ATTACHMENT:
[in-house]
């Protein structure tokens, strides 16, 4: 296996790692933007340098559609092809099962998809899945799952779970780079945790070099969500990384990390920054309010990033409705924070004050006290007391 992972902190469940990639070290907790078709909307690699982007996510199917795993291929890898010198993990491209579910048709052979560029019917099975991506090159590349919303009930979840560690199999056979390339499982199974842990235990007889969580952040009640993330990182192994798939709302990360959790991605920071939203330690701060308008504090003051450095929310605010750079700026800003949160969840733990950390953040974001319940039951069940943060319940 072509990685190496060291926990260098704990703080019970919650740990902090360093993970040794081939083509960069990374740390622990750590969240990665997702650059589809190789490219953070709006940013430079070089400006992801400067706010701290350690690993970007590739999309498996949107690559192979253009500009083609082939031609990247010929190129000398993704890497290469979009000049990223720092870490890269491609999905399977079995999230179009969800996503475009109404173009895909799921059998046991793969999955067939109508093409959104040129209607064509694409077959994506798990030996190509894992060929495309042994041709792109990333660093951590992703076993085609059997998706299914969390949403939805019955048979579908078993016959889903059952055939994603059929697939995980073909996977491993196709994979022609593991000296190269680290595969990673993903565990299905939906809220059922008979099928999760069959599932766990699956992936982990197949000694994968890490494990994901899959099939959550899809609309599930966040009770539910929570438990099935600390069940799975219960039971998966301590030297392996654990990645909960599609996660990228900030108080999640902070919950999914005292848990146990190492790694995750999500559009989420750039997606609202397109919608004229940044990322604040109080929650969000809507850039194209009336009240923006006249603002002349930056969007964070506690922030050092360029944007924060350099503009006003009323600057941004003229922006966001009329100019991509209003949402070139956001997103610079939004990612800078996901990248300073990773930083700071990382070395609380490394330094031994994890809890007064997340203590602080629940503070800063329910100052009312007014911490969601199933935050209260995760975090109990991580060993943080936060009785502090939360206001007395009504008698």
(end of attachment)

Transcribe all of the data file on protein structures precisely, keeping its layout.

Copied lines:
[in-house]
């Protein structure tokens, strides 16, 4: 296996790692933007340098559609092809099962998809899945799952779970780079945790070099969500990384990390920054309010990033409705924070004050006290007391 992972902190469940990639070290907790078709909307690699982007996510199917795993291929890898010198993990491209579910048709052979560029019917099975991506090159590349919303009930979840560690199999056979390339499982199974842990235990007889969580952040009640993330990182192994798939709302990360959790991605920071939203330690701060308008504090003051450095929310605010750079700026800003949160969840733990950390953040974001319940039951069940943060319940 072509990685190496060291926990260098704990703080019970919650740990902090360093993970040794081939083509960069990374740390622990750590969240990665997702650059589809190789490219953070709006940013430079070089400006992801400067706010701290350690690993970007590739999309498996949107690559192979253009500009083609082939031609990247010929190129000398993704890497290469979009000049990223720092870490890269491609999905399977079995999230179009969800996503475009109404173009895909799921059998046991793969999955067939109508093409959104040129209607064509694409077959994506798990030996190509894992060929495309042994041709792109990333660093951590992703076993085609059997998706299914969390949403939805019955048979579908078993016959889903059952055939994603059929697939995980073909996977491993196709994979022609593991000296190269680290595969990673993903565990299905939906809220059922008979099928999760069959599932766990699956992936982990197949000694994968890490494990994901899959099939959550899809609309599930966040009770539910929570438990099935600390069940799975219960039971998966301590030297392996654990990645909960599609996660990228900030108080999640902070919950999914005292848990146990190492790694995750999500559009989420750039997606609202397109919608004229940044990322604040109080929650969000809507850039194209009336009240923006006249603002002349930056969007964070506690922030050092360029944007924060350099503009006003009323600057941004003229922006966001009329100019991509209003949402070139956001997103610079939004990612800078996901990248300073990773930083700071990382070395609380490394330094031994994890809890007064997340203590602080629940503070800063329910100052009312007014911490969601199933935050209260995760975090109990991580060993943080936060009785502090939360206001007395009504008698």